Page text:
Of course, we’ve still got just a little ways to go until the opening of the 2016 season. And, of course, there will certainly be some trades, some free agent signings (both major league and minor league), some releases, some injuries and, knowing the A’s, some totally unexpected developments during the offseason as well as in spring training.
Considering the way the 2015 season has played out for the A’s, there could certainly be some considerable changes to come. But, just for fun, let’s take a look at the players currently in the A’s organization who will most likely find themselves in the running for a roster spot in Nashville next season…
Stephen Vogt and Josh Phegley appear likely to return as the catching corps for the A’s in 2016. And with Carson Blair the only other catcher currently on the A’s 40-man roster, it seems reasonably safe to assume that he could be making a return trip to Nashville next season. The Sounds primary receiver this season, Bryan Anderson, can become a minor league free agent in the offseason if he’s not added to the A’s 40-man roster. And the A’s could replace him by signing another experienced minor league backstop, as they seem fond of doing. But if they don’t, then Midland’s Bruce Maxwell would probably be the most likely suspect to join Blair as part of the catching combo at Nashville next season.
It’s questionable whether the A’s will choose to offer Ike Davis arbitration in the offseason. And if they don’t, that makes it much more likely that Max Muncy will find a spot somewhere on Oakland’s roster next season. The left-handed hitter could serve as a great option to get some playing time at first base, third base and designated hitter, especially if right-handed hitters Brett Lawrie, Danny Valencia, Mark Canha and Billy Butler remain as the primary options at those positions. If he’s not added to the A’s 40-man roster, first baseman Nate Freiman can become a minor league free agent in the offseason. And Midland first baseman Matt Olson has been spending more time in right field than at first base during the second half of the season. So if Muncy finds a spot on the A’s opening day roster, Freiman departs for potentially greener pastures and Olson does indeed spend more time in the outfield – all of which seem likely – then Rangel Ravelo could find himself getting most of the starts at first base for Nashville next season. The situation at third base seems considerably less complicated. One of the organization’s top hitting prospects, Midland third baseman Renato Nunez, will be ready to make the jump to Triple-A next year, while his Midland teammate, Ryon Healy, who has been splitting time between third base and first base the past couple seasons, seems set to join Nashville as well, splitting time with Nunez at third and Ravelo at first in 2016.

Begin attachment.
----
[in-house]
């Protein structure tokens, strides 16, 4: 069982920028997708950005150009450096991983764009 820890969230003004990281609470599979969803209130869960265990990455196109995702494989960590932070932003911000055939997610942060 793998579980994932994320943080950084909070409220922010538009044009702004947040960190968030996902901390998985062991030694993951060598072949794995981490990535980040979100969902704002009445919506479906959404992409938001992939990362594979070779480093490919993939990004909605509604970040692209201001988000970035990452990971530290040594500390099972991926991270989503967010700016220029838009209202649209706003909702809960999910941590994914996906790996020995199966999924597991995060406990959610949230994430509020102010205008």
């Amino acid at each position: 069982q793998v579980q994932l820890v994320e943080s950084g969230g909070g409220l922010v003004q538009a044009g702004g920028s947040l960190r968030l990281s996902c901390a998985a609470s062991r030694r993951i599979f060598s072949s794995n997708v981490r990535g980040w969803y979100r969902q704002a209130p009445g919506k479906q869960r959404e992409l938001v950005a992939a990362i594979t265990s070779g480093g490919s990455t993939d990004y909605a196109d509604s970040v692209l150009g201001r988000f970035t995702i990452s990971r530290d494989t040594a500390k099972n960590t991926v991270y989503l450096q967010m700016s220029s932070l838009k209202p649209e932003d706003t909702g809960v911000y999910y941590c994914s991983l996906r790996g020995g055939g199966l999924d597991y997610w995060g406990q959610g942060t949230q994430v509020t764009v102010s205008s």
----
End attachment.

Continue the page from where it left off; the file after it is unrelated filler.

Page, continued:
One thing seems clear. After putting together an impressive season at Midland this year, it’s Chad Pinder’s turn to be the starting shortstop for Nashville next season. If he’s not added to the A’s 40-man roster, Andy Parrino can become a minor league free agent in the offseason, which will just help clear the path for Pinder. If Joey Wendle doesn’t win a starting job with the A’s in spring training, which seems less and less likely as Brett Lawrie spends more and more time at second base, then he’ll end up returning as Nashville’s starting second baseman again next season and serve as Pinder’s double-play partner. And if Tyler Ladendorf doesn’t land a roster spot as a utility man for the A’s, then he’ll also figure into the Sounds’ middle infield picture, along with Midland infielder Colin Walsh. If those two both end up on the Nashville roster, then expect to see them playing all over the diamond. While they’re both primarily suited to play second base, they’ve both got plenty of experience playing elsewhere. Ladendorf would most likely spend time at second base, shortstop and in the outfield, while Walsh would probably find time at second base, third base and in the outfield.